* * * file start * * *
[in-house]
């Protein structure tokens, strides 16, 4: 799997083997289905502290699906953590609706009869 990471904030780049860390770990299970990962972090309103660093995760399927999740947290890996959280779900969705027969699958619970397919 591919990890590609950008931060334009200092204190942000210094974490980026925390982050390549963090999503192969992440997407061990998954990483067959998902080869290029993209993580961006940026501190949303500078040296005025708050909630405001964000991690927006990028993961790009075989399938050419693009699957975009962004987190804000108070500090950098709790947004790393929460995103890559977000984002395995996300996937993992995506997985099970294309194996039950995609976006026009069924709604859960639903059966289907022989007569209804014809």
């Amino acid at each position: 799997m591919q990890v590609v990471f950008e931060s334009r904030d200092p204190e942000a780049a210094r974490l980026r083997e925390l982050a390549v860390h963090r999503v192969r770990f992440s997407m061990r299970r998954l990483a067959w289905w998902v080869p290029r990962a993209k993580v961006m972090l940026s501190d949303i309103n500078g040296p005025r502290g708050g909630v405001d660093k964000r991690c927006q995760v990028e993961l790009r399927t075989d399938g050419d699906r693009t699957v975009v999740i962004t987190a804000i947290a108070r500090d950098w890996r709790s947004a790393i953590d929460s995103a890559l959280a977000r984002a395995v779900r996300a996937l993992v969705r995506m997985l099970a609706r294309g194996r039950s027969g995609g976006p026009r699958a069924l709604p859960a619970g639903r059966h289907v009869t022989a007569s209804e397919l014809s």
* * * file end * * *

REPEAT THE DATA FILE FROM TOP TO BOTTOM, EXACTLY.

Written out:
[in-house]
């Protein structure tokens, strides 16, 4: 799997083997289905502290699906953590609706009869 990471904030780049860390770990299970990962972090309103660093995760399927999740947290890996959280779900969705027969699958619970397919 591919990890590609950008931060334009200092204190942000210094974490980026925390982050390549963090999503192969992440997407061990998954990483067959998902080869290029993209993580961006940026501190949303500078040296005025708050909630405001964000991690927006990028993961790009075989399938050419693009699957975009962004987190804000108070500090950098709790947004790393929460995103890559977000984002395995996300996937993992995506997985099970294309194996039950995609976006026009069924709604859960639903059966289907022989007569209804014809």
């Amino acid at each position: 799997m591919q990890v590609v990471f950008e931060s334009r904030d200092p204190e942000a780049a210094r974490l980026r083997e925390l982050a390549v860390h963090r999503v192969r770990f992440s997407m061990r299970r998954l990483a067959w289905w998902v080869p290029r990962a993209k993580v961006m972090l940026s501190d949303i309103n500078g040296p005025r502290g708050g909630v405001d660093k964000r991690c927006q995760v990028e993961l790009r399927t075989d399938g050419d699906r693009t699957v975009v999740i962004t987190a804000i947290a108070r500090d950098w890996r709790s947004a790393i953590d929460s995103a890559l959280a977000r984002a395995v779900r996300a996937l993992v969705r995506m997985l099970a609706r294309g194996r039950s027969g995609g976006p026009r699958a069924l709604p859960a619970g639903r059966h289907v009869t022989a007569s209804e397919l014809s």